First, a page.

By proportionality, we mean the question whether, while regulating exercise of fundamental rights, the appropriate or least restrictive choice of measures has been made by the Legislature or the Administrator so as to achieve the object of the legislation or the purpose of the administrative order, as the case may be. Under the principle, the Court will see that the Legislature and the administrative authority maintain a proper balance between the adverse effects which the legislation or the administrative order may have on the rights, liberties or interests of persons keeping in mind the purpose which they were intended to serve. The Legislature and the administrative authority are, however, given an area of discretion or a range of choices but as to whether the choice made infringes the rights excessively or not; is for the Court. That is what is meant by proportionality. (Para 28)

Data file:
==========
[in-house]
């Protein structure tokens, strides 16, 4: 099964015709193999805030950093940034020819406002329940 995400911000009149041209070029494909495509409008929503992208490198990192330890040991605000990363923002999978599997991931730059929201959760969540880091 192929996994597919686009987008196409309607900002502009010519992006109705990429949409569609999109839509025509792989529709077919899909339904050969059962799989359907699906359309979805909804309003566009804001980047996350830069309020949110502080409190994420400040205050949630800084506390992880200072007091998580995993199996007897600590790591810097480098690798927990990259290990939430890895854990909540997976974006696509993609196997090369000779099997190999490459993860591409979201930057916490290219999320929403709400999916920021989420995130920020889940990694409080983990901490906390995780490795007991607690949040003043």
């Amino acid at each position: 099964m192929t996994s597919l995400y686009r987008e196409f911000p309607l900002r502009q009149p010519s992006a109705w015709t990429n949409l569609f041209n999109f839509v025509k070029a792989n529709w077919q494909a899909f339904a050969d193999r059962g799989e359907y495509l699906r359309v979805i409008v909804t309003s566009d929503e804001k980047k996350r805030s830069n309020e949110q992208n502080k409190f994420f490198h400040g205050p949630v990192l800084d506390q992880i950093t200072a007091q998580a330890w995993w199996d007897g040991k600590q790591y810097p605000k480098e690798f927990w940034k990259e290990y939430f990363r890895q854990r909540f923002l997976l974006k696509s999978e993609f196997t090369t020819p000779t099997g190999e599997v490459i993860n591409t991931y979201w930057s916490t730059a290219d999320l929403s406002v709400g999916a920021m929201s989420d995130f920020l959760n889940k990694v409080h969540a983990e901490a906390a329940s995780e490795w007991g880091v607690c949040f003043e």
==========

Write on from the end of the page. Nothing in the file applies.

The burden of proof to show that the restriction was reasonable lay on the State. Reasonable restrictions under Art. 19(2) to (6) could be imposed on these freedoms only by legislation and Courts had occasion throughout to consider the proportionality of the restrictions. In numerous judgments of this Court, the extent to which reasonable restrictions could be imposed was considered. In Chintaman Rao v. State of M.P., 1950 SCR 759 : (AIR 1951 SC 118), Mahajan, J. (as he then was) observed that reasonable restrictions which the State could impose on the fundamental rights should not be arbitrary or of an excessive nature, beyond what is required for achieving the objects of the legislation. Reasonable implied intelligent care and delibera” tions, that is, the choice of a course which reason dictated. Legislation which arbitrarily or excessively invaded the right could not be said to contain the quality of reasonableness unless it struck a proper balance between the rights guaranteed and the control permissible under Art. 19(2) to (6). Otherwise, it must be held to be wanting in that quality. Patanjali Sastri, C.J. In State of Madras v. V.G. Row, 1952 SCR 597: (AIR 1952 SC 196: 1952 Cri LJ 966), observed that the Court must keep in mind the nature of the right alleged to have been infringed, the underlying purpose of the restrictions imposed, the extent and urgency of the evil sought to be remedied thereby, the disproportion of the imposition, the prevailing conditions of the time. This principle of proportionality vis-a-vis legislation was referred to by Jeevan Reddy, J. in State of A.P. v. Me Dowell & Co. (1996) 3 SCC 709: (1996 AIR SCW 1679 : AIR 1996 SC 1627) recently. This level of scrutiny has been a common feature in the High Court and the Supreme Court in the last fifty years. Decided cases run into thousands. (Para 30)